Rare alluvial sands of El Monte Valley, California (San Diego County), support high herpetofaunal species richness and diversity, despite severe habitat disturbance

Southwestern Naturalist
By: , and 

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Abstract

We characterized the species richness, diversity, and distribution of amphibians and reptiles inhabiting El Monte Valley, a heavily disturbed, alluvium-filled basin within the lower San Diego River in Lakeside, California. This rare habitat type in coastal southern California is designated as a critical sand resource by the state of California and is currently under consideration for a large-scale sand mining operation with subsequent habitat restoration. We conducted field surveys from June 2015 to May 2016 using drift fence lines with funnel traps, coverboard arrays, walking transects, and road driving. We recorded 1,208 total captures, revealing high species richness and diversity, but with marked unevenness in species' abundances. Snakes were the most species-rich taxonomic group (13 species representing 11 genera), followed by lizards (11 species representing 9 genera). After the southern Pacific rattlesnake (Crotalus oreganus helleri), the California glossy snake (Arizona elegans occidentalis) was the second most frequently detected snake species (n = 23 captures). Amphibian species richness was limited to only three species in three genera. Despite the relatively limited 12-month sampling period, a longstanding drought, and severe habitat disturbance, our study demonstrates that El Monte Valley harbors a rich herpetofauna that includes many sensitive species.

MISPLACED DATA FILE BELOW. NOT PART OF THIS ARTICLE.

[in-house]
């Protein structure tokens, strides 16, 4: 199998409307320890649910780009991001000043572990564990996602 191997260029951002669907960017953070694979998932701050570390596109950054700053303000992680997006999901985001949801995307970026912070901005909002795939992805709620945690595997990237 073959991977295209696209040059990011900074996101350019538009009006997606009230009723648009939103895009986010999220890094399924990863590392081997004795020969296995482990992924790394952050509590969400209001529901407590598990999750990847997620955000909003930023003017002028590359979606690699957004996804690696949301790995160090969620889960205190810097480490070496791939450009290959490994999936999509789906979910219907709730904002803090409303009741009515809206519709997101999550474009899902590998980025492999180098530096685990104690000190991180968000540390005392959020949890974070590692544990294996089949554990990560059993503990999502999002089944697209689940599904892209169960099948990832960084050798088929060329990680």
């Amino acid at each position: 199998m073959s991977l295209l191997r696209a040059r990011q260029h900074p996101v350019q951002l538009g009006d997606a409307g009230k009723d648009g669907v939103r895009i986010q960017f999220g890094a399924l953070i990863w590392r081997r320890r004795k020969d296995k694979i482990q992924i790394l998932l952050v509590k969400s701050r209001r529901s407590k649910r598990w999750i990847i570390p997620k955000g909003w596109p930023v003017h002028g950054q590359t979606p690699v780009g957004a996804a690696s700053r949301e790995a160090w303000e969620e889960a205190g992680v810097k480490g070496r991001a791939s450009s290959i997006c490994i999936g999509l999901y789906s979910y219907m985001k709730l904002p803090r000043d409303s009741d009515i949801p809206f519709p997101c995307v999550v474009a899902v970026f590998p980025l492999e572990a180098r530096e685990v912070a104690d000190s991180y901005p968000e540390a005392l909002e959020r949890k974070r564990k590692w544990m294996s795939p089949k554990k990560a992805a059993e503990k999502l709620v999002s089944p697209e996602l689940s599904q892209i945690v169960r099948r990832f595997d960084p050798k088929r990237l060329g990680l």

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Additional publication details

Publication type Article
Publication Subtype Journal Article
Title Rare alluvial sands of El Monte Valley, California (San Diego County), support high herpetofaunal species richness and diversity, despite severe habitat disturbance
Series title Southwestern Naturalist
DOI 10.1894/0038-4909-61.4.294
Volume 61
Issue 4
Year Published 2016
Language English
Publisher Southwestern Association of Naturalists
Contributing office(s) Western Ecological Research Center
Description 13 p.
First page 294
Last page 306
Country United States
State California
City Lakeside
Other Geospatial El Monte Valley